Dr. Jose Balcanao, Benguet: Pro-RH Bill advocates are realists in that they know the real meaning of responsible parenthood. Since not all men and women have discipline in sex, then sex must be regulated to come up with healthy families and children. Let us not be hypocrites in debating about the RH Bill.
Dennis Vibandor, Camarines Sur: I am a devout Catholic, but I think the RH Bill will give us freedom of choice a choice where we can give a good life to our children and a choice for better and responsible parenthood.

I support P-Noy’s stand
Jose Fabello Jr., Cagayan de Oro City: If you are pro-RH Bill, I am, too. I support the President’s stand on the issue.

Keep going
Miguelito Herrera, Cabanatuan City: They are truly admirable in their crusade. May their tribe increase and may they never stop believing in their ideals. We are behind you a hundred percent.
Jim Veneracion, Naga City: Sa mga kapwa ko RH Bill advocates:  Makibaka, tayo ay nasa matuwid na daan. It’s a fact that majority of Filipinos are pro-RH bill and that includes me. I would like to tell them not to be swayed by the unholy alliance of Pacquiao and the Catholic Church. These people are the misguided elements of our society who are clouding the issues, and are mightily dragging us to live and go back to the Middle Ages.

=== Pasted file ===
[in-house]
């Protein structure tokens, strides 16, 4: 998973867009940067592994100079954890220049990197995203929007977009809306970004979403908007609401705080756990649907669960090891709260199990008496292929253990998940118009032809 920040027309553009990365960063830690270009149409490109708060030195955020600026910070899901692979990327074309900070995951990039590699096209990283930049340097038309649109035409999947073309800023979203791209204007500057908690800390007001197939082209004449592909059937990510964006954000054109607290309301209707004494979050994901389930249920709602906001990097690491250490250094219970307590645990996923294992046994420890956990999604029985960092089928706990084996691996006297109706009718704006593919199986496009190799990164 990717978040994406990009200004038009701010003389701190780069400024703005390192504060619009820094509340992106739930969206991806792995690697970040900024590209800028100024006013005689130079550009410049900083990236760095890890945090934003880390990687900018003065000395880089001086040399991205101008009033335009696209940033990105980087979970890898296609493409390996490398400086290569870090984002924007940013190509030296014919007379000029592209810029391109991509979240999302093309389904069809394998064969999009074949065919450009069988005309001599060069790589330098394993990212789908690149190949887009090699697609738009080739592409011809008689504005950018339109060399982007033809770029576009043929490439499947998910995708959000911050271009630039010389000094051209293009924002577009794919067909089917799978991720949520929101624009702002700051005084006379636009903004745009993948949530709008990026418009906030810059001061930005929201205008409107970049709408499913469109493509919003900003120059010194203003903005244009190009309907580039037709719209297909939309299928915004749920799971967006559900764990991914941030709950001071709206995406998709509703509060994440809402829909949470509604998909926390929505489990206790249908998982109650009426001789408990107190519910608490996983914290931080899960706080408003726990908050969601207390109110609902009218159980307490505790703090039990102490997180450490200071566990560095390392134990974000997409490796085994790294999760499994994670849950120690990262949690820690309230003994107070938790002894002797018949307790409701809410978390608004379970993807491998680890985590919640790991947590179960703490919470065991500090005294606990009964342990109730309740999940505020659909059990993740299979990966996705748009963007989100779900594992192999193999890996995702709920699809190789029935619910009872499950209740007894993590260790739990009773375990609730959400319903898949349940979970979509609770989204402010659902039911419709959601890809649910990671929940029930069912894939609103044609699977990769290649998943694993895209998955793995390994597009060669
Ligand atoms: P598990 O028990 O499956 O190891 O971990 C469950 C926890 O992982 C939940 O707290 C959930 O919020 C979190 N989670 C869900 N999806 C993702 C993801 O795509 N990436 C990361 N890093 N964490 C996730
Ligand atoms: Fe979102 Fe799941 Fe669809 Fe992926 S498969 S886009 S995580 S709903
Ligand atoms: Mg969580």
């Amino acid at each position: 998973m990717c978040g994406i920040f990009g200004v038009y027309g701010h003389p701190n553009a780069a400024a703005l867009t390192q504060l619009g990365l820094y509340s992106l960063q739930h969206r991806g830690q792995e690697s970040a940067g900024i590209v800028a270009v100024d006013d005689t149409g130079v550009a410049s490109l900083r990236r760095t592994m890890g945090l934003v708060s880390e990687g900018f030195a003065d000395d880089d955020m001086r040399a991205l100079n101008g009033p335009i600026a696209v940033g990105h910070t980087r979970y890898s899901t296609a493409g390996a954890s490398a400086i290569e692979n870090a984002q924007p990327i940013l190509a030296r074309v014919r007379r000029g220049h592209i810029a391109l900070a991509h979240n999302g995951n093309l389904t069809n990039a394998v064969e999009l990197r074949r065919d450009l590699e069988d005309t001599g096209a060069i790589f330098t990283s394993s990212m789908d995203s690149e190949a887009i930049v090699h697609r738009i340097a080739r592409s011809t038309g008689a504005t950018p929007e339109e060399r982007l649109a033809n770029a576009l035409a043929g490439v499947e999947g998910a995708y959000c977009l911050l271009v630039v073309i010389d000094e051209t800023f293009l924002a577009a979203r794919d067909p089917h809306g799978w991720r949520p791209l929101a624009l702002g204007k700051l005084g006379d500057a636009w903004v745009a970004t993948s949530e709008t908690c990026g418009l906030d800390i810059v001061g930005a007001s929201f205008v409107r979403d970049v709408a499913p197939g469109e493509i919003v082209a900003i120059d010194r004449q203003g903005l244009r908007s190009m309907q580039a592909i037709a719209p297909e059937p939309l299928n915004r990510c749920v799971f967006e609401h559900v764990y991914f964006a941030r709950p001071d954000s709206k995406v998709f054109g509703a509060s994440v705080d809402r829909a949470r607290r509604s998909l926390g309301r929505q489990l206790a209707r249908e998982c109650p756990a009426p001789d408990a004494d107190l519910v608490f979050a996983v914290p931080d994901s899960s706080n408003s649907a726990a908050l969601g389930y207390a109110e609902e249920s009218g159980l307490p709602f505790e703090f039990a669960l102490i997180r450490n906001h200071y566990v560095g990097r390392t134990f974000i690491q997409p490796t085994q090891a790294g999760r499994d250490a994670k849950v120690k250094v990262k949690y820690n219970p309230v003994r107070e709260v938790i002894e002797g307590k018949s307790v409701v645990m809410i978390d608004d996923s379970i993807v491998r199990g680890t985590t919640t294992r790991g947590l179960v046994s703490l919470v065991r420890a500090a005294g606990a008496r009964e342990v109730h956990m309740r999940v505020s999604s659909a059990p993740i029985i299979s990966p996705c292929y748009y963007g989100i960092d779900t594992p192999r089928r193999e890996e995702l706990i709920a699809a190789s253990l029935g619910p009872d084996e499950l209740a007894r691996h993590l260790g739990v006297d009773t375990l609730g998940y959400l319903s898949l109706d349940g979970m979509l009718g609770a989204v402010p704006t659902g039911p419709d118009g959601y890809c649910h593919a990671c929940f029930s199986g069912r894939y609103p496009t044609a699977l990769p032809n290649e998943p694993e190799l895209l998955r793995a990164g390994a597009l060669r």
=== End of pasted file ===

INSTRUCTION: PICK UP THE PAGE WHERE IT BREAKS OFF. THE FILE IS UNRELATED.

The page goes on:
Pong Tenazas, Quezon City: At last they have shown political will without fear of anybody, especially the church. They can count me in.
Edwin Castillo, Tanauan City: If Juan Flavier can win as senator despite the church opposition to his stand on family planning, so can we as pro-RH bill advocates.

Addressing poverty
Felix Ramento, USA: It is a timely measure if only to address the mushrooming colonies of slums where the birth rate goes unchecked and people live in squalor. We will never move forward as a nation if we remain oblivious to the great number of our people mired in extreme poverty.
Louella Brown, Baguio City: For pro-RH Bill advocates, you have a good stand. But there could be a better one for our long-suffering countrymen.

Think of health care
Ella Arenas, Pangasinan: Ilan ang bilyones na pondo para sa health care ng mga buntis na ina? I think that’s the best solution to the problem re: RH Bill.

Another venue for corruption
Ma. Ana Tango, Metro Manila: Contraceptives already abound in the market. They are readily accessible and advertised even. Why is legislation needed? Is it really to help the poor or to line the pockets of the rich? It is unconscionable that all these talks will just redound to another venue for corruption, after funding for the project is authorized once the bill becomes a law. I am against the RH Bill.

Corruption causes poverty